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Can algae damage Vanda roots?

This is a discussion on Can algae damage Vanda roots? within the Orchid Ailments / The Compost Pile forums, part of the Orchid Culture category; I live in the tropics (Caribbean) and grow orchids under shadecloth and have a misting ...

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  1. #1
    jana is offline Junior Member
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    Unhappy Can algae damage Vanda roots?

    I live in the tropics (Caribbean) and grow orchids under shadecloth and have a misting system which mists them 3 times a day for 2 - 3 minutes each time. Being at 1200 ft. we have almost continual tradewind breeze.
    Over the past year I have been adding Vandas to my collection - they are in hanging baskets and when I get them initially, they have beautiful thick bright white roots with healthy green growing tips. These beautiful roots have been gradually turning light green and the growing tip is no longer healthy. I use RD 20 regularly (once a month). Although they still are green and are blooming, their roots appear to be shrinking.
    I am afraid they will lose their roots and die.
    Also - any suggestions to induce root formation in Vandas? Help please!! Jana

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    MikeWA's Avatar
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    I am by far the Vanda expert but I have heard the new trend by many Vanda growers in Florida is to cut the hanging roots. They used to wrap the roots around the basket. I think Motz was the one who said something about cutting the roots.

    Before I answer the rest. What is RD 20?

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    jana is offline Junior Member
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    Quote Originally Posted by MikeWA
    I am by far the Vanda expert but I have heard the new trend by many Vanda growers in Florida is to cut the hanging roots. They used to wrap the roots around the basket. I think Motz was the one who said something about cutting the roots.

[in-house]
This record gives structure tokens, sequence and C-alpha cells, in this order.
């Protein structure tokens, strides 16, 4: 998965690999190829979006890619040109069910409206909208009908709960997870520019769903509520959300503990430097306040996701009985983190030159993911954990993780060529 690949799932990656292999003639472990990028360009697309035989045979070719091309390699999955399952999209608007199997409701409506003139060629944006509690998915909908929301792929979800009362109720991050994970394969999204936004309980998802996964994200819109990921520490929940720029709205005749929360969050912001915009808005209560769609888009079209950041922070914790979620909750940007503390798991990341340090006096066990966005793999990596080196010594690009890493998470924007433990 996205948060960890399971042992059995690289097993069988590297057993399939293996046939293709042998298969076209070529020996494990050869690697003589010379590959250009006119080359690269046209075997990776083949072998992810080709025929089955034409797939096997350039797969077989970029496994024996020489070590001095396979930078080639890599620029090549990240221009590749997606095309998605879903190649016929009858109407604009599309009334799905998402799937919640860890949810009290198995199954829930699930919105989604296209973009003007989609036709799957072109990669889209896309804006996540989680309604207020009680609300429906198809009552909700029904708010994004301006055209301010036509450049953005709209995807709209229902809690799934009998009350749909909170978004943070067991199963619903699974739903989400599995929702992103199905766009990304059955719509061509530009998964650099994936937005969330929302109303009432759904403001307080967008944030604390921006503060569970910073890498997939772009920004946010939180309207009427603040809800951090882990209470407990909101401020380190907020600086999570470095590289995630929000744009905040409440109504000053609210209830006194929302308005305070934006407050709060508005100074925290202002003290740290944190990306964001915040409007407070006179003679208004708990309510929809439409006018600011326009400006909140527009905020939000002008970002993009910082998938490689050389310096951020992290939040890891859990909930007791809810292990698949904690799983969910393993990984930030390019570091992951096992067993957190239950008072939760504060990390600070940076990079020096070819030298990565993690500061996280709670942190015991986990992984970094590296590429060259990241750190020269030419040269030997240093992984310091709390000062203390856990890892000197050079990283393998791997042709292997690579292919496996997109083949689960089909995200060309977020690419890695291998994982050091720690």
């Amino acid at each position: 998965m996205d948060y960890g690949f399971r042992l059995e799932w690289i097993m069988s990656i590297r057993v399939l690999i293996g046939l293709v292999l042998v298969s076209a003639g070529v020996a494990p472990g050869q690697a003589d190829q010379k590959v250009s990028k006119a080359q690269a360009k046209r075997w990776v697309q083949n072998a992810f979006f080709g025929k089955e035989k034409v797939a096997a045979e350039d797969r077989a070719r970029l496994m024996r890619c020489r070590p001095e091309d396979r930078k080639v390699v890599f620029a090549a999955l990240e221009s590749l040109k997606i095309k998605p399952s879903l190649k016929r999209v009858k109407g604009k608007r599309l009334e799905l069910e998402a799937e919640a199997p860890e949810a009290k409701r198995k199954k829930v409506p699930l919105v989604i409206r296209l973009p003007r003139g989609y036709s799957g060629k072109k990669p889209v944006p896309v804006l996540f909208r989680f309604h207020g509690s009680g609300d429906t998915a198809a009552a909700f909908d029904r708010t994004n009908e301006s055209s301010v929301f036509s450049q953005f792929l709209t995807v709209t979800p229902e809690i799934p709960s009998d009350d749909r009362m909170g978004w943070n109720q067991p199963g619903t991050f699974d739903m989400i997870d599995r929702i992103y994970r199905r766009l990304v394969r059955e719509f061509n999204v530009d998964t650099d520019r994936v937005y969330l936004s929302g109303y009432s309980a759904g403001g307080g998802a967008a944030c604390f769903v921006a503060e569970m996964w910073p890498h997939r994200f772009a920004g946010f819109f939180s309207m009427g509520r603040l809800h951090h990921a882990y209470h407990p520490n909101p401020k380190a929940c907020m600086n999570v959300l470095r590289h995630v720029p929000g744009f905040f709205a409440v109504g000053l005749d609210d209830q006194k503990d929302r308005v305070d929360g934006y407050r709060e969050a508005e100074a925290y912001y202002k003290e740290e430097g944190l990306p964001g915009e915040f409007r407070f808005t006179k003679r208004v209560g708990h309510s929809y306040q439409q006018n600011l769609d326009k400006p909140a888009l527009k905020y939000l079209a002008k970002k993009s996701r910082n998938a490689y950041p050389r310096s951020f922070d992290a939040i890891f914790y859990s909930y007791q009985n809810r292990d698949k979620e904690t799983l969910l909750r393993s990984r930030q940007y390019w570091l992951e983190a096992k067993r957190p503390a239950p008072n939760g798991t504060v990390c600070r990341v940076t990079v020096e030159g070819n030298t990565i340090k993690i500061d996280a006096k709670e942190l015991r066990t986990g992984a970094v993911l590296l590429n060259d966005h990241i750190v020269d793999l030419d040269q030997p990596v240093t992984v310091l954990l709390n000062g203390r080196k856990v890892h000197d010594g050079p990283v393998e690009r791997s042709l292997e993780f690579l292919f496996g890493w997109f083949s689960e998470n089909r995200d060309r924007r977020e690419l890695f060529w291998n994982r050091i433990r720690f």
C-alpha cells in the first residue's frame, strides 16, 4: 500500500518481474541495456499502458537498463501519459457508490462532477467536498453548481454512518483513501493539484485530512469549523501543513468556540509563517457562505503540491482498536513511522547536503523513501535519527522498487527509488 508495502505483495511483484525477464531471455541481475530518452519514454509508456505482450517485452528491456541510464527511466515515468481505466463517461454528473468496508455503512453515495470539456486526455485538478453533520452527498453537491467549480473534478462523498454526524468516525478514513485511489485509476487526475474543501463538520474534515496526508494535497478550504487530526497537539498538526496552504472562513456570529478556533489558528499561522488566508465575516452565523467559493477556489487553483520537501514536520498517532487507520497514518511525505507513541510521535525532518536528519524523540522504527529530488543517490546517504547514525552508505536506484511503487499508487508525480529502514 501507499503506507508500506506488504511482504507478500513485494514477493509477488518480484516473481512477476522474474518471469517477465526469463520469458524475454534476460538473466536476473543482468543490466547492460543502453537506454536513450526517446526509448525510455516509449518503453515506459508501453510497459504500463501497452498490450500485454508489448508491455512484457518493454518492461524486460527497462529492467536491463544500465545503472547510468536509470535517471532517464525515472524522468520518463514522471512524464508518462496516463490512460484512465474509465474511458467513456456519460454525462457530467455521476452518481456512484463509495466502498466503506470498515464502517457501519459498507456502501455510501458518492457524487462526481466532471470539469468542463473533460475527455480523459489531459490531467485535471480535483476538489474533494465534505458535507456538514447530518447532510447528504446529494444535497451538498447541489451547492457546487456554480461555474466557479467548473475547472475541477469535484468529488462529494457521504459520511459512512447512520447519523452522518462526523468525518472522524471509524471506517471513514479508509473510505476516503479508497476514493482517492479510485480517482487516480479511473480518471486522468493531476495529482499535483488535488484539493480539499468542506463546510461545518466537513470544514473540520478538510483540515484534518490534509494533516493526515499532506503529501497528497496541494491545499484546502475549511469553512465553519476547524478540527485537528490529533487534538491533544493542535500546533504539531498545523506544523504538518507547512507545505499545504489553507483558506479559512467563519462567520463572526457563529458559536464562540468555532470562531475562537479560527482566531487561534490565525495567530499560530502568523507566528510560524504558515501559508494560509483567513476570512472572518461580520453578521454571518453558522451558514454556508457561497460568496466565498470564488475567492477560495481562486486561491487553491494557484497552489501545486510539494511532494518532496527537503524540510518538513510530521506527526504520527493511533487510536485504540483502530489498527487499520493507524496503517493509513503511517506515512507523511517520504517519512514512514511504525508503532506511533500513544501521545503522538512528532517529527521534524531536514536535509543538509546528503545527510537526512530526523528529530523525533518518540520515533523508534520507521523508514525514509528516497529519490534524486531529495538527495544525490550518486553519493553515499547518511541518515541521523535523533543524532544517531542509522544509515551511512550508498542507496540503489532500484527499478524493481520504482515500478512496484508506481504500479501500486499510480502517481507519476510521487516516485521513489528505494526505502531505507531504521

Before I answer the rest. What is RD 20?
    RD 20 is a general all purpose fungicide/algaecide for garden/greenhouse and can be used diluted on plants. Jana

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    Jana, algae on roots won't hurt a thing, but the RD-20 can. I use that here too, and if it gets on the roots too frequently, it can dry / burn them, make them shrivel, and cause the root tips to get sunken and brown. Roots turning from bright white to light green doesn't necessarily mean algae; they'll do that as they age when they're watered. Also, they won't always be in active growth, and when they're not, the green, pointed growing tips will just turn blunt and rounded, and somewhat tan. No need to worry yet about losing them, just keep the fungicide off of them when you spray!

    Mike, they're cutting the roots off? What in the world for?

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    It is Motes that talks about cutting the roots , not me, only if they are brown ... dead .. I wonder if it is because they have so many and do it to keep the neighbors roots from growing into the one next to it ? my roots greenish too . Gin

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    I find this algae to be a problem also. Ed, a vendor, said that algae may keep the roots from absorbing water. This may explain why they shrivel. The plant is actually dehydrating. This would explain why a root can shrivel at the top and remain viable near the bottom. This causes leave loss and eventual death. If there is some algae, it's ok. But when it gets thick, I worry. Algae can also disrupt the root gas exchange.